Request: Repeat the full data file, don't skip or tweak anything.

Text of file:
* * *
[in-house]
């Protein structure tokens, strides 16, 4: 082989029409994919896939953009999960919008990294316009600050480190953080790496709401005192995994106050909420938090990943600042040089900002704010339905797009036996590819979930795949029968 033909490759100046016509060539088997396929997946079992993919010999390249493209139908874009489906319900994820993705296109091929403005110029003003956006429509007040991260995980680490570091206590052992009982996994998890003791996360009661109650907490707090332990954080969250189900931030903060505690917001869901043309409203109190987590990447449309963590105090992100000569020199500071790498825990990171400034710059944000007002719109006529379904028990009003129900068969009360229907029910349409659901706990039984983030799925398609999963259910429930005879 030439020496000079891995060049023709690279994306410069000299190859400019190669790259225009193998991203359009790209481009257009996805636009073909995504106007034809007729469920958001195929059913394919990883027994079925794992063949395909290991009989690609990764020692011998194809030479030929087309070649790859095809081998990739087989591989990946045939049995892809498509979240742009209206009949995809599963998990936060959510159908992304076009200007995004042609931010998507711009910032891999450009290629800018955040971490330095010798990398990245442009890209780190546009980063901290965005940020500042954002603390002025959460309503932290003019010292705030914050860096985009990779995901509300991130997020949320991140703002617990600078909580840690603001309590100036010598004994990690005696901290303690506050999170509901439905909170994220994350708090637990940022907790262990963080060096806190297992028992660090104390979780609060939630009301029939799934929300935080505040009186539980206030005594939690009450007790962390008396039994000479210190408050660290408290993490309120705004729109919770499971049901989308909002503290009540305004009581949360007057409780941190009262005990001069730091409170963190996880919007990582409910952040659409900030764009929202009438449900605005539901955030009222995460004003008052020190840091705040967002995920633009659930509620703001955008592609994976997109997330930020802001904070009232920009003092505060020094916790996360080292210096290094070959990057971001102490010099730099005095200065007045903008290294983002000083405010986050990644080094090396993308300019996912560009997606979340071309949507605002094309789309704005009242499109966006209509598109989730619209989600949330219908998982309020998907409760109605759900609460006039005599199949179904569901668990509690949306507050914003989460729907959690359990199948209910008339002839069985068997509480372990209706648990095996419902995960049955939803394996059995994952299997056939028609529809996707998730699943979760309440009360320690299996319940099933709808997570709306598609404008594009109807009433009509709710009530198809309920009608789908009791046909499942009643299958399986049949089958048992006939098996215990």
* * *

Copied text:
[in-house]
């Protein structure tokens, strides 16, 4: 082989029409994919896939953009999960919008990294316009600050480190953080790496709401005192995994106050909420938090990943600042040089900002704010339905797009036996590819979930795949029968 033909490759100046016509060539088997396929997946079992993919010999390249493209139908874009489906319900994820993705296109091929403005110029003003956006429509007040991260995980680490570091206590052992009982996994998890003791996360009661109650907490707090332990954080969250189900931030903060505690917001869901043309409203109190987590990447449309963590105090992100000569020199500071790498825990990171400034710059944000007002719109006529379904028990009003129900068969009360229907029910349409659901706990039984983030799925398609999963259910429930005879 030439020496000079891995060049023709690279994306410069000299190859400019190669790259225009193998991203359009790209481009257009996805636009073909995504106007034809007729469920958001195929059913394919990883027994079925794992063949395909290991009989690609990764020692011998194809030479030929087309070649790859095809081998990739087989591989990946045939049995892809498509979240742009209206009949995809599963998990936060959510159908992304076009200007995004042609931010998507711009910032891999450009290629800018955040971490330095010798990398990245442009890209780190546009980063901290965005940020500042954002603390002025959460309503932290003019010292705030914050860096985009990779995901509300991130997020949320991140703002617990600078909580840690603001309590100036010598004994990690005696901290303690506050999170509901439905909170994220994350708090637990940022907790262990963080060096806190297992028992660090104390979780609060939630009301029939799934929300935080505040009186539980206030005594939690009450007790962390008396039994000479210190408050660290408290993490309120705004729109919770499971049901989308909002503290009540305004009581949360007057409780941190009262005990001069730091409170963190996880919007990582409910952040659409900030764009929202009438449900605005539901955030009222995460004003008052020190840091705040967002995920633009659930509620703001955008592609994976997109997330930020802001904070009232920009003092505060020094916790996360080292210096290094070959990057971001102490010099730099005095200065007045903008290294983002000083405010986050990644080094090396993308300019996912560009997606979340071309949507605002094309789309704005009242499109966006209509598109989730619209989600949330219908998982309020998907409760109605759900609460006039005599199949179904569901668990509690949306507050914003989460729907959690359990199948209910008339002839069985068997509480372990209706648990095996419902995960049955939803394996059995994952299997056939028609529809996707998730699943979760309440009360320690299996319940099933709808997570709306598609404008594009109807009433009509709710009530198809309920009608789908009791046909499942009643299958399986049949089958048992006939098996215990």